New law allows for earlier liquor sales on Sundays

Kathie Zipp

Restaurants, bars can now serve at 11 a.m.

Liquor lovers can now get their Sunday Bloody Marys and Mimosas earlier. A new state law allows consumption of liquor and wine to begin at 11 a.m. instead of 1 p.m. on Sundays.

Many of the more than 8,000 restaurants, bars and carryouts around the state that have spent several years lobbying for an earlier start time welcomed the change.

Restaurants will now be able to compete with professional sports stadiums, airports and hotels that can serve before 1 p.m., said Mark Glasper, director of communications for the Ohio Restaurant Association.

Local businesses agree that being allowed to serve liquor earlier will be nice.

“We get lots of showers, parties and class reunions that come to our Sunday brunch, which starts at 11 a.m.,” said Kevin Long, owner of The Pufferbelly Ltd. Restaurant and Bar in downtown Kent. “We also always have a big turnout for Homecoming and Halloween, so it will be nice to serve the drinks people want.”

As some brunch, others get ready for Sunday football down the street at Buffalo Wild Wings Grill and Bar. Manager Alex Brant said although most fans drink beer, there are always requests for liquor.

“People have left after we told them we couldn’t serve liquor or wine before 1 p.m.,” he said. “They thought it was just us, and they could get it somewhere else.”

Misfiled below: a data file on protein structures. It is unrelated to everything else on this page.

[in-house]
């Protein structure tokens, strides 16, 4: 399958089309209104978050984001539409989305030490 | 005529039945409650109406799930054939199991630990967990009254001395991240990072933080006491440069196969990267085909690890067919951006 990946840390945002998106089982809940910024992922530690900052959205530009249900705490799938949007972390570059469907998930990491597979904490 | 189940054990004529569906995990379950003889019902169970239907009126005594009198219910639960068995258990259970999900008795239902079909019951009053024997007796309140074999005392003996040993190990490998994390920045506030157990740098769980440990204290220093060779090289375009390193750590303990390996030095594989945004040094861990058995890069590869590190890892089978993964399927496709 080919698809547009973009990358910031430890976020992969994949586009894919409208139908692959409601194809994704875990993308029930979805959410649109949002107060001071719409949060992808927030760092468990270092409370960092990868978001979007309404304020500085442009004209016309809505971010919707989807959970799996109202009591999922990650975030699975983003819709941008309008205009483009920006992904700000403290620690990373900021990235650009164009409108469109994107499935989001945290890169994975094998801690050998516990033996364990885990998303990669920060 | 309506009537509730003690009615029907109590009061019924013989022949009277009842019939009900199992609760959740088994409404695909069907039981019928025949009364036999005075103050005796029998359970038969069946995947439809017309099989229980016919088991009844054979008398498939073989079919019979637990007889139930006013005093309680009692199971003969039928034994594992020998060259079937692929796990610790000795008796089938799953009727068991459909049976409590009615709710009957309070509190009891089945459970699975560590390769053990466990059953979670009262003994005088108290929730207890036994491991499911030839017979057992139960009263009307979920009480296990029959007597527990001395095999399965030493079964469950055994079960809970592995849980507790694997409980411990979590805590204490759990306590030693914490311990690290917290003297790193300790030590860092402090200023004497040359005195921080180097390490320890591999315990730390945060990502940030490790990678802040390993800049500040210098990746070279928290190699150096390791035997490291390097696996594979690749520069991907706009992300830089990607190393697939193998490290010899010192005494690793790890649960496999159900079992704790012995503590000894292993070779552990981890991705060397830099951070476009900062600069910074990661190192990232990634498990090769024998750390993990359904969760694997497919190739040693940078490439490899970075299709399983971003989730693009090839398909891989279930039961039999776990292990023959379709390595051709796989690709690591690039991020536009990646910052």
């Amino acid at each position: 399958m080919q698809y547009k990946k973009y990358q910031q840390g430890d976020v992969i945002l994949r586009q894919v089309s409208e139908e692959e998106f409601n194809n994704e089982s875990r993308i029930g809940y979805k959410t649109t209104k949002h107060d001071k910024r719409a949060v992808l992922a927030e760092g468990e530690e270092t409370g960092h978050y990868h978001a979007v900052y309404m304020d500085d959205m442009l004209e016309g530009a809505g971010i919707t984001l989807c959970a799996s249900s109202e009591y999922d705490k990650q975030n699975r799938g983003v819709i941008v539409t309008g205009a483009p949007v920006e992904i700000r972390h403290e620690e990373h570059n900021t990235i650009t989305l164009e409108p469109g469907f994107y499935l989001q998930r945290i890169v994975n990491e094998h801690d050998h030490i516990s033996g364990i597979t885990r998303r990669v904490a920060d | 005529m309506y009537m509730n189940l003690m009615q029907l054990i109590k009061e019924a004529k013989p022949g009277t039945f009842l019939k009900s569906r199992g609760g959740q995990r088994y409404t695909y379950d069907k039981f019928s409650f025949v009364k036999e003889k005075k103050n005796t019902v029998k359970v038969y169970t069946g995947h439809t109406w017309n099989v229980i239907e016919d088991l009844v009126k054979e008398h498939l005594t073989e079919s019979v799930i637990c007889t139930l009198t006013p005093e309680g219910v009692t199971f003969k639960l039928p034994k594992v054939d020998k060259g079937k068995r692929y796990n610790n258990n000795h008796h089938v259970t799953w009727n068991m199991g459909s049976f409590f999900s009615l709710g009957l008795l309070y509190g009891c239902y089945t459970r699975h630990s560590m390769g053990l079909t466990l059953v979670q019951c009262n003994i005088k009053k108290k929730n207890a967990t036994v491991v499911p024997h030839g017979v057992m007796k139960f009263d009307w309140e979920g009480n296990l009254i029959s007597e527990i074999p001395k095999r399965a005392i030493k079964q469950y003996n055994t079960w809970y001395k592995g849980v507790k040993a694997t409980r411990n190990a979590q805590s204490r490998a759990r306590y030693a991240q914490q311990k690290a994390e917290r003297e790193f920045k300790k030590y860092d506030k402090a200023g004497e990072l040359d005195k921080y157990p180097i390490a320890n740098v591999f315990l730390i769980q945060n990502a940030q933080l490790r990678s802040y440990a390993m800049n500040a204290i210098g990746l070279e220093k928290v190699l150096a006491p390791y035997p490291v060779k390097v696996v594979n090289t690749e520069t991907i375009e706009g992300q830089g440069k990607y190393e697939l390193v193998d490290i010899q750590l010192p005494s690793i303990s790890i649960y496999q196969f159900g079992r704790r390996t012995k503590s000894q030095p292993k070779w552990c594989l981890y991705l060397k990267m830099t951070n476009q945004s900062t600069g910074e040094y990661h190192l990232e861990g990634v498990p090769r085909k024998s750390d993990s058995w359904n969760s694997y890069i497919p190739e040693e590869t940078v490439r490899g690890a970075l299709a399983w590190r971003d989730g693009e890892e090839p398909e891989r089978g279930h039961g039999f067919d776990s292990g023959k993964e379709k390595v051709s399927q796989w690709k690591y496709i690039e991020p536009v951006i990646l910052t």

Brant mentions the downside is stronger alcohol mixed with rowdy sports fans may necessitate increased security.

Doug Scoles, state executive director for Mothers Against Drunk Driving Ohio, said state legislators are too concerned about adding more drinking hours when they should be putting the same effort into drunk-driving laws and increased road safety.

The restriction on alcohol sales originates from a blue law, which is a law prohibiting certain types of activities on Sundays. Individual states and communities implemented blue laws throughout the late 1800s and early 1900s. Supporters of blue laws believed Sundays should be spent worshiping God, so activities that tended to keep people from attending church had to be prevented.

Ohio implemented several blue laws, including one that prohibited alcohol sales on Sundays. Eventually, the Ohio government permitted alcohol sales after 1 p.m., a time when most church services had ended. In 2000, Ohio Gov. Bob Taft signed a law that permitted alcohol sales in sports arenas as early as 11 a.m. The newest change was included in the recently passed state budget bill.

The change does not affect beer sales, which are permitted to start at most establishments early Sunday morning.

Contact public affairs reporter Kathie Zipp at [email protected]